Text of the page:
Media Images Pitch War for Profit


This article originally appeared in Issue# 56

Like many other media events, the lure of Persian Gulf war profits brought out the worst in many marketers. Not patriotism, not pride, not even the prospect of peace seemed as important for many as the commercial value of these ideals.

"We're trying not to do things to commercialize the war," a spokesperson for a prominent Washington, D.C. department store claimed during the conflict. Such restraint shows respect for the men and women involved in the armed forces and makes a sober statement about war's deathly realities. It also honors national value systems and symbols through an unwillingness to profane core beliefs by equating them with idle consumption.

But such lofty ideals are the exception. "Patriotic merchandise," as a Bloomingdale's CEO approvingly called it, was more in commercial vogue. Retailers rallied around the flag to push products. In the "Stars & Stripes" shop at New York City's Bloomingdale's, for example, the varieties of "patriotic merchandise" included a daily red, white and blue parade of housewares, designer clothes, pillows and even appropriately colored tins of bubblegum. Incredible. Profit and frivolity working in tandem to exploit the tragedy of war.

Corporate opportunism also frequently hides behind the veil of patriotism. Take, for example, Nynex Corporation's wartime television ads. The telecommunications company, which spends $20 million annually on image advertising, hired a New York ad agency (Sawyer/Miller Group) to produce a soft-sell commercial suitable for the military coverage "news environment." Taking advantage of lower wartime ad rates, Nynex situated its commercial image between the soldiers on the front lines and their families at home.

The soft-sell idea aims to touch the hearts of Americans while tapping their wallets. And, of course, Nynex was not alone in this commercial campaign venture. Anheuser-Busch rolled out its 1985 "Here's To You, America" Budweiser ad, while Boeing recycled its "America the Beautiful" commercial, replete with a Marine playing taps at a cemetery. Not to be outdone, Lorillard (the makers of Kent, Newport and True cigarettes) printed yellow stripes on the corners of its print and billboard ads. The companies' actual wartime message, of course, was more like "Here's to Us, America." But not all war opportunism was so subtle.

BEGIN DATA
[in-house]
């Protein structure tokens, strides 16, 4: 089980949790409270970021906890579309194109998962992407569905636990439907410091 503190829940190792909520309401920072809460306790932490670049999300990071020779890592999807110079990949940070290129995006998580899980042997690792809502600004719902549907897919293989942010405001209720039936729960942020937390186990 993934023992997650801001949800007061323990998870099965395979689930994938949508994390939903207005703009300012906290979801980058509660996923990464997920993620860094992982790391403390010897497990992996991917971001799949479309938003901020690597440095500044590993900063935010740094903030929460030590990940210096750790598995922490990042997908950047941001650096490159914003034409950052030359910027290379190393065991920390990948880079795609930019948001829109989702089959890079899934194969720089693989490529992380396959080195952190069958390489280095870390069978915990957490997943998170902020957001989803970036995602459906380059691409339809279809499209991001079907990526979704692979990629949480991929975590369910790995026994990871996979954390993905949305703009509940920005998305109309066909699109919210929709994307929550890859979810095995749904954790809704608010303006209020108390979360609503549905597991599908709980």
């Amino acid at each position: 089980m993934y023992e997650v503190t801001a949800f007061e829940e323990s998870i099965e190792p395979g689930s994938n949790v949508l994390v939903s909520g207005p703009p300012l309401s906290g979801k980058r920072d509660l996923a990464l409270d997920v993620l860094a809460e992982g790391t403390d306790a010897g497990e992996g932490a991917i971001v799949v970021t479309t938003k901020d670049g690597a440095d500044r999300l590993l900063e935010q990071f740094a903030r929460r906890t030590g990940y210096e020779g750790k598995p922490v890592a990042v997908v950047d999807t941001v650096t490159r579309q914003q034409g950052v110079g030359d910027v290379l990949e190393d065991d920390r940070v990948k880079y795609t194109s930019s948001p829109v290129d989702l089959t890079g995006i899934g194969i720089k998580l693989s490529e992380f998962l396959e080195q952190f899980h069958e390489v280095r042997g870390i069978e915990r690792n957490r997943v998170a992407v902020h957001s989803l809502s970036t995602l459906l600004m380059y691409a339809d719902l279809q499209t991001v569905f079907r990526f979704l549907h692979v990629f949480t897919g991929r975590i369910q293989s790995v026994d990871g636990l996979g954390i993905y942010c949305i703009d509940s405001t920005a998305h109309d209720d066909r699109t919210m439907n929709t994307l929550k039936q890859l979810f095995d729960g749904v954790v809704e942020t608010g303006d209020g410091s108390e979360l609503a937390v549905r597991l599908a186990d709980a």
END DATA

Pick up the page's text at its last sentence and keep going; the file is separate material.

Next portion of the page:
The military-toy business folks were busy capitalizing on the war in much more open ways. Desert camouflage color is still being sprayed on every war toy in sight. New toy lines flaunt "Operation Desert Storm" labels. Behind all the kiddie hype is a raw message to parents: "Be American, buy our Gulf War toys."

War is a terrible, solemn fact. We may support it or oppose it. But we should not allow marketers to demean the solemnity of the war by capitalizing on it. In Amman, Jordan there were "Saddam burgers" and "Scud sandwiches." "Scuds are the best thing for business," said a Jordanian marketer. Though their political messages are different, the commercial mindset of these Jordanians and their American counterparts is the same--there is profit in war, though U.S. marketers amplify their messages with multi-million-dollar ad campaigns.

Neither "patriotic" bubblegum tins nor "patriotic" sandwiches represent who we are or should be. Likewise, soft-sell ploys seek to rob us of our symbols and sentiments by enlisting them in the service of sales. In the end, there is nothing noble about pitching war for profit.

Author Bio: 

Ronald K.L. Collins, is a scholar at the First Amendment Center in Arlington, VA. He is the co-author of "The Trials of Lenny Bruce" (2002) and "We Must not be Afraid to be Free" (2005).